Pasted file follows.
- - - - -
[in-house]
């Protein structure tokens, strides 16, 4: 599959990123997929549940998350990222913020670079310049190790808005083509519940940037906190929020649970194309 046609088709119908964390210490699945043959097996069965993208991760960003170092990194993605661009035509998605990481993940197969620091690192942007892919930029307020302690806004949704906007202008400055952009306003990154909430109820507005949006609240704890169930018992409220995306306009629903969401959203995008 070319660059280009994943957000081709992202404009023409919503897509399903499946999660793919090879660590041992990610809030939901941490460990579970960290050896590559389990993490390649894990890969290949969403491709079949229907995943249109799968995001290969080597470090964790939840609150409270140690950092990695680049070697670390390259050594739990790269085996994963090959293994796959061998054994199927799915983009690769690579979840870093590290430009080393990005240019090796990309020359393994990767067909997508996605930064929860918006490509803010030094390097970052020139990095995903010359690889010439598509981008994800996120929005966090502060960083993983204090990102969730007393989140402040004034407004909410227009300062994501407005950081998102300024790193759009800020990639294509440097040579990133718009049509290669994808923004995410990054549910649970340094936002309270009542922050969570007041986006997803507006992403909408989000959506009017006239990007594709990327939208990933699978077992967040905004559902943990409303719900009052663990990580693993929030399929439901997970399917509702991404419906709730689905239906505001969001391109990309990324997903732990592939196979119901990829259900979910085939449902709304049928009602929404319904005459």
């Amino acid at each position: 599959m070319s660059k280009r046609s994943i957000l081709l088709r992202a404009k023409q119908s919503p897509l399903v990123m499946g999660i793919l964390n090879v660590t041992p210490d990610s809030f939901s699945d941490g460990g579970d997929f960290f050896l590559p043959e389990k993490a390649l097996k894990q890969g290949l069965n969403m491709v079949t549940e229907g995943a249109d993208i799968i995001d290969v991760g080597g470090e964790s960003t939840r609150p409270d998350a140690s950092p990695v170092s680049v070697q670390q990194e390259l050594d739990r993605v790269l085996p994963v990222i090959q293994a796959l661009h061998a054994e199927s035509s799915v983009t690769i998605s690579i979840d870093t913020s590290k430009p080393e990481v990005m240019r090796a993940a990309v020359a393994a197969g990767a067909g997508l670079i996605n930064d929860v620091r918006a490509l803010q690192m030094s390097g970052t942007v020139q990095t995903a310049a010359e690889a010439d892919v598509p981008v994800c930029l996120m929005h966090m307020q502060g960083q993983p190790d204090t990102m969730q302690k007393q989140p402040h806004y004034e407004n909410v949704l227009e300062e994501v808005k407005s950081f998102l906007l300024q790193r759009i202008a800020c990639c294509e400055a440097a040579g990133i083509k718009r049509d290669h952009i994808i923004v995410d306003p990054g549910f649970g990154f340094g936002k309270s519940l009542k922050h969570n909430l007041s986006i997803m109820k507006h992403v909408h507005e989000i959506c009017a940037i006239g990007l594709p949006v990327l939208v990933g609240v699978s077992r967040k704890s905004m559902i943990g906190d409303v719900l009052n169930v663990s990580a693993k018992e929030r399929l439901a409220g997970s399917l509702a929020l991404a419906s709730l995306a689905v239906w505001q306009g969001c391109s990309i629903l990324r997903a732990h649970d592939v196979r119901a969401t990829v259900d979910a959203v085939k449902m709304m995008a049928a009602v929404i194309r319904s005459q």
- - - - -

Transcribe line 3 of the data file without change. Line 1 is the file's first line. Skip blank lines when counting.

């Amino acid at each position: 599959m070319s660059k280009r046609s994943i957000l081709l088709r992202a404009k023409q119908s919503p897509l399903v990123m499946g999660i793919l964390n090879v660590t041992p210490d990610s809030f939901s699945d941490g460990g579970d997929f960290f050896l590559p043959e389990k993490a390649l097996k894990q890969g290949l069965n969403m491709v079949t549940e229907g995943a249109d993208i799968i995001d290969v991760g080597g470090e964790s960003t939840r609150p409270d998350a140690s950092p990695v170092s680049v070697q670390q990194e390259l050594d739990r993605v790269l085996p994963v990222i090959q293994a796959l661009h061998a054994e199927s035509s799915v983009t690769i998605s690579i979840d870093t913020s590290k430009p080393e990481v990005m240019r090796a993940a990309v020359a393994a197969g990767a067909g997508l670079i996605n930064d929860v620091r918006a490509l803010q690192m030094s390097g970052t942007v020139q990095t995903a310049a010359e690889a010439d892919v598509p981008v994800c930029l996120m929005h966090m307020q502060g960083q993983p190790d204090t990102m969730q302690k007393q989140p402040h806004y004034e407004n909410v949704l227009e300062e994501v808005k407005s950081f998102l906007l300024q790193r759009i202008a800020c990639c294509e400055a440097a040579g990133i083509k718009r049509d290669h952009i994808i923004v995410d306003p990054g549910f649970g990154f340094g936002k309270s519940l009542k922050h969570n909430l007041s986006i997803m109820k507006h992403v909408h507005e989000i959506c009017a940037i006239g990007l594709p949006v990327l939208v990933g609240v699978s077992r967040k704890s905004m559902i943990g906190d409303v719900l009052n169930v663990s990580a693993k018992e929030r399929l439901a409220g997970s399917l509702a929020l991404a419906s709730l995306a689905v239906w505001q306009g969001c391109s990309i629903l990324r997903a732990h649970d592939v196979r119901a969401t990829v259900d979910a959203v085939k449902m709304m995008a049928a009602v929404i194309r319904s005459q």